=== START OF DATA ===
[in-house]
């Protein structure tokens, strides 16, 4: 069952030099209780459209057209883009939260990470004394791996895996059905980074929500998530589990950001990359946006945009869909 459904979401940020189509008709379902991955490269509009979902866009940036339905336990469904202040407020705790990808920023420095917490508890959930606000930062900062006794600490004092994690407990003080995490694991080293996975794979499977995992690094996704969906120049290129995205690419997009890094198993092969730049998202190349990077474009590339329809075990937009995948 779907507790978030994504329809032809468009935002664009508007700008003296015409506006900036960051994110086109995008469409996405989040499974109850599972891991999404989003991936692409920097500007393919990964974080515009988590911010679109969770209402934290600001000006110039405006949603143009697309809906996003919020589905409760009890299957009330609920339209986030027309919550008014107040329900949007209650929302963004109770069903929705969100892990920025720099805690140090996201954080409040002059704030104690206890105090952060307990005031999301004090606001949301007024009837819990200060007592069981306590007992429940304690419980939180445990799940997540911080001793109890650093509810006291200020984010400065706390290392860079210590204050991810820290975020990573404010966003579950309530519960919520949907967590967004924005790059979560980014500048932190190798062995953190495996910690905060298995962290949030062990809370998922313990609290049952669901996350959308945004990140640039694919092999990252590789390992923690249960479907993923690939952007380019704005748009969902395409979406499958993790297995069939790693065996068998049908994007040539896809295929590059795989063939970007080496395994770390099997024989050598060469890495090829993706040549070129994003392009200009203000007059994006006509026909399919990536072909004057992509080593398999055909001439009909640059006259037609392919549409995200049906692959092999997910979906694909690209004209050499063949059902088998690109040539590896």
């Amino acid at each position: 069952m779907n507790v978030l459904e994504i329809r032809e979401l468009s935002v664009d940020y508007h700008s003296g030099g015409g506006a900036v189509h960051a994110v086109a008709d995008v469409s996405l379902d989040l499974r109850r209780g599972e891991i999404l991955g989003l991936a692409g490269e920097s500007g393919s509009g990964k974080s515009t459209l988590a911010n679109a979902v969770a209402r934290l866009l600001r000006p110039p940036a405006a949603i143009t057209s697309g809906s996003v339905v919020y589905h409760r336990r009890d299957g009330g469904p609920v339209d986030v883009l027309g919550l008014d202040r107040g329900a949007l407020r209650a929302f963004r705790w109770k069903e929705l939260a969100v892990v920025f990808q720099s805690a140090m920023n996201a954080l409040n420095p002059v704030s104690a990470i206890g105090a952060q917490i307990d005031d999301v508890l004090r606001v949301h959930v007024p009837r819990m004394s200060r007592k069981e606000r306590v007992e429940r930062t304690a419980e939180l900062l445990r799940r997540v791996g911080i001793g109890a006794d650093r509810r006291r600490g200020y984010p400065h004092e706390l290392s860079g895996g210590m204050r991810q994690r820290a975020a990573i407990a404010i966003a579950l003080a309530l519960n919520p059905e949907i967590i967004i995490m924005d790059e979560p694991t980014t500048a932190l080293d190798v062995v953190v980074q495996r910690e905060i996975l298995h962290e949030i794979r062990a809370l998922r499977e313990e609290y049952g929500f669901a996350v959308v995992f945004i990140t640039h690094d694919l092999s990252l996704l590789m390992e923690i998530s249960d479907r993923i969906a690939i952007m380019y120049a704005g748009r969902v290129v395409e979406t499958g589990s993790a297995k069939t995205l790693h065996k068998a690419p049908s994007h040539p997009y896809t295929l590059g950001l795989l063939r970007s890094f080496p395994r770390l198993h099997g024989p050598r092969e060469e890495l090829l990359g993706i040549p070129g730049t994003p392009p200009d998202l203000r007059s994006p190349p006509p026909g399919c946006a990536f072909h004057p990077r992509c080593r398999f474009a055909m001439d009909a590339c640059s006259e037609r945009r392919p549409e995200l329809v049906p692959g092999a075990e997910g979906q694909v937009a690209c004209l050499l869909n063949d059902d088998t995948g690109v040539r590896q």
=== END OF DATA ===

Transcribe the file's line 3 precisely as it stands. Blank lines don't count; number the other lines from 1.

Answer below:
């Amino acid at each position: 069952m779907n507790v978030l459904e994504i329809r032809e979401l468009s935002v664009d940020y508007h700008s003296g030099g015409g506006a900036v189509h960051a994110v086109a008709d995008v469409s996405l379902d989040l499974r109850r209780g599972e891991i999404l991955g989003l991936a692409g490269e920097s500007g393919s509009g990964k974080s515009t459209l988590a911010n679109a979902v969770a209402r934290l866009l600001r000006p110039p940036a405006a949603i143009t057209s697309g809906s996003v339905v919020y589905h409760r336990r009890d299957g009330g469904p609920v339209d986030v883009l027309g919550l008014d202040r107040g329900a949007l407020r209650a929302f963004r705790w109770k069903e929705l939260a969100v892990v920025f990808q720099s805690a140090m920023n996201a954080l409040n420095p002059v704030s104690a990470i206890g105090a952060q917490i307990d005031d999301v508890l004090r606001v949301h959930v007024p009837r819990m004394s200060r007592k069981e606000r306590v007992e429940r930062t304690a419980e939180l900062l445990r799940r997540v791996g911080i001793g109890a006794d650093r509810r006291r600490g200020y984010p400065h004092e706390l290392s860079g895996g210590m204050r991810q994690r820290a975020a990573i407990a404010i966003a579950l003080a309530l519960n919520p059905e949907i967590i967004i995490m924005d790059e979560p694991t980014t500048a932190l080293d190798v062995v953190v980074q495996r910690e905060i996975l298995h962290e949030i794979r062990a809370l998922r499977e313990e609290y049952g929500f669901a996350v959308v995992f945004i990140t640039h690094d694919l092999s990252l996704l590789m390992e923690i998530s249960d479907r993923i969906a690939i952007m380019y120049a704005g748009r969902v290129v395409e979406t499958g589990s993790a297995k069939t995205l790693h065996k068998a690419p049908s994007h040539p997009y896809t295929l590059g950001l795989l063939r970007s890094f080496p395994r770390l198993h099997g024989p050598r092969e060469e890495l090829l990359g993706i040549p070129g730049t994003p392009p200009d998202l203000r007059s994006p190349p006509p026909g399919c946006a990536f072909h004057p990077r992509c080593r398999f474009a055909m001439d009909a590339c640059s006259e037609r945009r392919p549409e995200l329809v049906p692959g092999a075990e997910g979906q694909v937009a690209c004209l050499l869909n063949d059902d088998t995948g690109v040539r590896q």